Farakka barrage diverts the water of Ganges River into Hoogly River in the West Bengal during dry spells. Farakka barrage is one of the largest barrages in the world but the severe and detrimental impact of the diversion is also the worst example of huge impact of tempering with environment. Cautious estimates state that the barrage is responsible for damages amounting to two billion US dollars alone in the agriculture sector. The diversion of water through the Farakka barrage has had a large part in causing the rise in sea-level and unusual flooding in the area. Thirty million lives are affected by this diversion.
Yet, the worst is the case of Arsenic contamination in Bangladesh after the Farakka barrage went into operation in 1975. Before that various attempts by the Pakistani side to negotiate a plan for sharing the water of Ganges water were hampered by the unwillingness of Indian government to cooperate and provide information about its projects for diverting waters. Particularly in 1968 when the Indian experts argued in favour of the Farakka barrage on the grounds that the River Ganges has plentiful water and India only wanted to draw 20,000 cusec of water from the river whereas the river has an accumulative flow of 86,000 cusecs during the dry season. Thus, Farakka barrage was championed by the Indian government as having no serious impact on the water flow in Pakistani territory (then East Pakistan).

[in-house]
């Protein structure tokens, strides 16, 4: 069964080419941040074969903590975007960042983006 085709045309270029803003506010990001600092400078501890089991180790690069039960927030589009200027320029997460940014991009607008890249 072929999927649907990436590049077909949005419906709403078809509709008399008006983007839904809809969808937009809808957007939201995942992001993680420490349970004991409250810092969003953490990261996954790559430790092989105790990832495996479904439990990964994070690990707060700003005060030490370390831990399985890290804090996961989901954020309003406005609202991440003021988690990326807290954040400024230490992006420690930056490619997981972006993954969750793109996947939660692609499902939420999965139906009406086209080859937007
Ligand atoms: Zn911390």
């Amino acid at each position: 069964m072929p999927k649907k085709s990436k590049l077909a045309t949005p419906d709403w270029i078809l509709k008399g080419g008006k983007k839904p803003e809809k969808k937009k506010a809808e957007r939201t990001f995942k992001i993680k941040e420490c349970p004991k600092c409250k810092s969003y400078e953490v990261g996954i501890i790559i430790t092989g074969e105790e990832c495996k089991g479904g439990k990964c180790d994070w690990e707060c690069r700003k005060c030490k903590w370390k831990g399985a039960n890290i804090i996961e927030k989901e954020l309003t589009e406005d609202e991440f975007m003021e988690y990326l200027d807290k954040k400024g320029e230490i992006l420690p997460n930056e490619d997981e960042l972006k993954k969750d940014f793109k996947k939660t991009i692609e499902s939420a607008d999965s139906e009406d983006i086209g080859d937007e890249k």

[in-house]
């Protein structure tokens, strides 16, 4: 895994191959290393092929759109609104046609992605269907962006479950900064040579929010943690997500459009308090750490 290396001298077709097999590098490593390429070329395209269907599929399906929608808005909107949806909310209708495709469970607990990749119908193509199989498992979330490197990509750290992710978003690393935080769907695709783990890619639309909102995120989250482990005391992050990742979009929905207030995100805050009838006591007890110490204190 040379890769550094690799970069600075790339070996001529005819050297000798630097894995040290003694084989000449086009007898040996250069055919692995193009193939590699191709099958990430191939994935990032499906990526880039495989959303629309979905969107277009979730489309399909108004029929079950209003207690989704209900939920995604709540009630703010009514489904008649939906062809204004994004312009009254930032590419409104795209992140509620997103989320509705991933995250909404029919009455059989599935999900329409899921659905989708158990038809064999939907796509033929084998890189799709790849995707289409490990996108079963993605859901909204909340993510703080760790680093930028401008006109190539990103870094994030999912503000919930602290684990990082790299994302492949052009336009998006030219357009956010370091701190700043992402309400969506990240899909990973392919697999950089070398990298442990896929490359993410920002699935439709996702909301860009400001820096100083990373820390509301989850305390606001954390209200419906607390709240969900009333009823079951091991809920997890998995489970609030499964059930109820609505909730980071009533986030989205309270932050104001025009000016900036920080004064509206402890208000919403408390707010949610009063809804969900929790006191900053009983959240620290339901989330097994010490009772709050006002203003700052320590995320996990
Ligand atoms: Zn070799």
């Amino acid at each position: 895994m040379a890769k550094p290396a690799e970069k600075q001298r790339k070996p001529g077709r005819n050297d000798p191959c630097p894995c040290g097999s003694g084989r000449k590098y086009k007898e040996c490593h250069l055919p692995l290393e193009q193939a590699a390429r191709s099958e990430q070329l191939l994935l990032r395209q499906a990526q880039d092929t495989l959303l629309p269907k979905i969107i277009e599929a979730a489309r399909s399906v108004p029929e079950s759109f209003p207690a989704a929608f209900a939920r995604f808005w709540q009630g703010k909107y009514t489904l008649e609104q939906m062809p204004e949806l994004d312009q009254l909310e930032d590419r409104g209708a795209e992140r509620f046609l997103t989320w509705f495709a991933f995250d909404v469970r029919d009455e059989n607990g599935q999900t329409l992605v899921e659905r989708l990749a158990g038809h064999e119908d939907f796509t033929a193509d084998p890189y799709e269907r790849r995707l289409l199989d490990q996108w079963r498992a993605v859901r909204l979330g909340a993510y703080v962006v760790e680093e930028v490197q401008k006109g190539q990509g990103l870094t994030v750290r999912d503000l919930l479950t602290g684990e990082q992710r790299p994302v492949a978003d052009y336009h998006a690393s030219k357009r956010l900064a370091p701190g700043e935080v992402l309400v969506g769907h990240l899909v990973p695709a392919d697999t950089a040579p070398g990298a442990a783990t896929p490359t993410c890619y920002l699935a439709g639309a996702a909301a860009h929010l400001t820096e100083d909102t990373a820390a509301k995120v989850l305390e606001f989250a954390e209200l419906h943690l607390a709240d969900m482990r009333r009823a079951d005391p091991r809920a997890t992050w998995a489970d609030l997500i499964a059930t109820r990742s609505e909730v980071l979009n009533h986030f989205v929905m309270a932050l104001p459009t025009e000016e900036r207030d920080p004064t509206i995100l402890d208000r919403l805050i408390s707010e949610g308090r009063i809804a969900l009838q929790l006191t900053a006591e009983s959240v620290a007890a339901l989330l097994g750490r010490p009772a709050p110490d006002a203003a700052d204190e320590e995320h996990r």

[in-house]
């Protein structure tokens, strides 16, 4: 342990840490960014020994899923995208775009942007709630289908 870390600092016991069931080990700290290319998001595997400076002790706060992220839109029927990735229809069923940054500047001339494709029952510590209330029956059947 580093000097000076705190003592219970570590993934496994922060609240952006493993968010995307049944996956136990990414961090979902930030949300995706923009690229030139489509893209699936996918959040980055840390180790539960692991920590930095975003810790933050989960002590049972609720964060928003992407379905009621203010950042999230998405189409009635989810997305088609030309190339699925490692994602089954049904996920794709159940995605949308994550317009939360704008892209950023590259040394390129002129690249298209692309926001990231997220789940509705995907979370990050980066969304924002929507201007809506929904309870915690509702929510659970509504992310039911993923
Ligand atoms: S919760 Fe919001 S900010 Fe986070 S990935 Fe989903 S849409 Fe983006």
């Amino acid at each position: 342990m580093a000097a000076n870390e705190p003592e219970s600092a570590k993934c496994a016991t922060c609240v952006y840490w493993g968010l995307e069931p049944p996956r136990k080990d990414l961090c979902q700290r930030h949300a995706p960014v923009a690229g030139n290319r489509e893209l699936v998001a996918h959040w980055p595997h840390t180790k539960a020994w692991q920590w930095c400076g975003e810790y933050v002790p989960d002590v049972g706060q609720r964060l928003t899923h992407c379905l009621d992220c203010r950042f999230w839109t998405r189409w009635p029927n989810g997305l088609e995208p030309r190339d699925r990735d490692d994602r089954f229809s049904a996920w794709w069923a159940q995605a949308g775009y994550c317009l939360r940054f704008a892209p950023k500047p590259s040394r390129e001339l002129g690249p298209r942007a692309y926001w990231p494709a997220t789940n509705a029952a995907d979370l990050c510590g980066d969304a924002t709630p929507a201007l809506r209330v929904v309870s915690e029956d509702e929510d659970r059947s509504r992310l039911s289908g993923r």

However, the picture usually presented for the general public shows only one side of the story. Many researches and studies on the Pakistani side claimed that the operation of Farakka barrage will be injurious for groundwater.